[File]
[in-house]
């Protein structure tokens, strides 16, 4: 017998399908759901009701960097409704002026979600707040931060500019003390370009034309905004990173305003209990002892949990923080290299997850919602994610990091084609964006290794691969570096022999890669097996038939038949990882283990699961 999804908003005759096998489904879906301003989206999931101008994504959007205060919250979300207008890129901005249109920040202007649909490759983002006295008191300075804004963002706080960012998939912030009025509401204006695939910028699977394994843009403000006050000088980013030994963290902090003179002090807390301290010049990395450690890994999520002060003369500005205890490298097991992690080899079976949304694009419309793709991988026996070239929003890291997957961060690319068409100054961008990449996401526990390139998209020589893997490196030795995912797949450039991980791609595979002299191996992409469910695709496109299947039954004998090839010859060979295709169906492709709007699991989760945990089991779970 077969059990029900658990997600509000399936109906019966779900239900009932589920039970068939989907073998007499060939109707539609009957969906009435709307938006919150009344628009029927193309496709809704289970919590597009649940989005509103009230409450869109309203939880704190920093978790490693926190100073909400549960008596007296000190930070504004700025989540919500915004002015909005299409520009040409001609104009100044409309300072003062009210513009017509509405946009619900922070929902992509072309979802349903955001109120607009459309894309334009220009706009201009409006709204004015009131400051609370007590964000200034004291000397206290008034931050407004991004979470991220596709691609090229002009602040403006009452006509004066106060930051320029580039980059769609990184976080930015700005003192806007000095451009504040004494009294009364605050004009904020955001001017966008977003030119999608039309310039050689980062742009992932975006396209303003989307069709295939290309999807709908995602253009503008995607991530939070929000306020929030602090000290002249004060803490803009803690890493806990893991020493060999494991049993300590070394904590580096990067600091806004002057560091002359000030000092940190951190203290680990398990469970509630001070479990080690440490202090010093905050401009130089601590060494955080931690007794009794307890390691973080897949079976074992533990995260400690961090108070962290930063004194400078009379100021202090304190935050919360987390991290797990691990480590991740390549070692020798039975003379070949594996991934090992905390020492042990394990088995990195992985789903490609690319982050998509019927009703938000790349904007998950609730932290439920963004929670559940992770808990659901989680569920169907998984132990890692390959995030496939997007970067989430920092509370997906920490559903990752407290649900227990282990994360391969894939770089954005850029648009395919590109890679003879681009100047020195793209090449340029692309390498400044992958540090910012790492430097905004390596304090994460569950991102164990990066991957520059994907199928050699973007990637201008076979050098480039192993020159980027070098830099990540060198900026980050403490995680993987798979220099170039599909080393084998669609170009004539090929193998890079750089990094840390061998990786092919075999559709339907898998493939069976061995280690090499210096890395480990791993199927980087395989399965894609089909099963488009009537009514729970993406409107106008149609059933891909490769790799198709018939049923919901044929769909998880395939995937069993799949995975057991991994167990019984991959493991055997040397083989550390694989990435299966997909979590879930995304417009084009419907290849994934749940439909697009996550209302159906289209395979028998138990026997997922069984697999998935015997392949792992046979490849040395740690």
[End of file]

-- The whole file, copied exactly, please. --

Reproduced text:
[in-house]
């Protein structure tokens, strides 16, 4: 017998399908759901009701960097409704002026979600707040931060500019003390370009034309905004990173305003209990002892949990923080290299997850919602994610990091084609964006290794691969570096022999890669097996038939038949990882283990699961 999804908003005759096998489904879906301003989206999931101008994504959007205060919250979300207008890129901005249109920040202007649909490759983002006295008191300075804004963002706080960012998939912030009025509401204006695939910028699977394994843009403000006050000088980013030994963290902090003179002090807390301290010049990395450690890994999520002060003369500005205890490298097991992690080899079976949304694009419309793709991988026996070239929003890291997957961060690319068409100054961008990449996401526990390139998209020589893997490196030795995912797949450039991980791609595979002299191996992409469910695709496109299947039954004998090839010859060979295709169906492709709007699991989760945990089991779970 077969059990029900658990997600509000399936109906019966779900239900009932589920039970068939989907073998007499060939109707539609009957969906009435709307938006919150009344628009029927193309496709809704289970919590597009649940989005509103009230409450869109309203939880704190920093978790490693926190100073909400549960008596007296000190930070504004700025989540919500915004002015909005299409520009040409001609104009100044409309300072003062009210513009017509509405946009619900922070929902992509072309979802349903955001109120607009459309894309334009220009706009201009409006709204004015009131400051609370007590964000200034004291000397206290008034931050407004991004979470991220596709691609090229002009602040403006009452006509004066106060930051320029580039980059769609990184976080930015700005003192806007000095451009504040004494009294009364605050004009904020955001001017966008977003030119999608039309310039050689980062742009992932975006396209303003989307069709295939290309999807709908995602253009503008995607991530939070929000306020929030602090000290002249004060803490803009803690890493806990893991020493060999494991049993300590070394904590580096990067600091806004002057560091002359000030000092940190951190203290680990398990469970509630001070479990080690440490202090010093905050401009130089601590060494955080931690007794009794307890390691973080897949079976074992533990995260400690961090108070962290930063004194400078009379100021202090304190935050919360987390991290797990691990480590991740390549070692020798039975003379070949594996991934090992905390020492042990394990088995990195992985789903490609690319982050998509019927009703938000790349904007998950609730932290439920963004929670559940992770808990659901989680569920169907998984132990890692390959995030496939997007970067989430920092509370997906920490559903990752407290649900227990282990994360391969894939770089954005850029648009395919590109890679003879681009100047020195793209090449340029692309390498400044992958540090910012790492430097905004390596304090994460569950991102164990990066991957520059994907199928050699973007990637201008076979050098480039192993020159980027070098830099990540060198900026980050403490995680993987798979220099170039599909080393084998669609170009004539090929193998890079750089990094840390061998990786092919075999559709339907898998493939069976061995280690090499210096890395480990791993199927980087395989399965894609089909099963488009009537009514729970993406409107106008149609059933891909490769790799198709018939049923919901044929769909998880395939995937069993799949995975057991991994167990019984991959493991055997040397083989550390694989990435299966997909979590879930995304417009084009419907290849994934749940439909697009996550209302159906289209395979028998138990026997997922069984697999998935015997392949792992046979490849040395740690």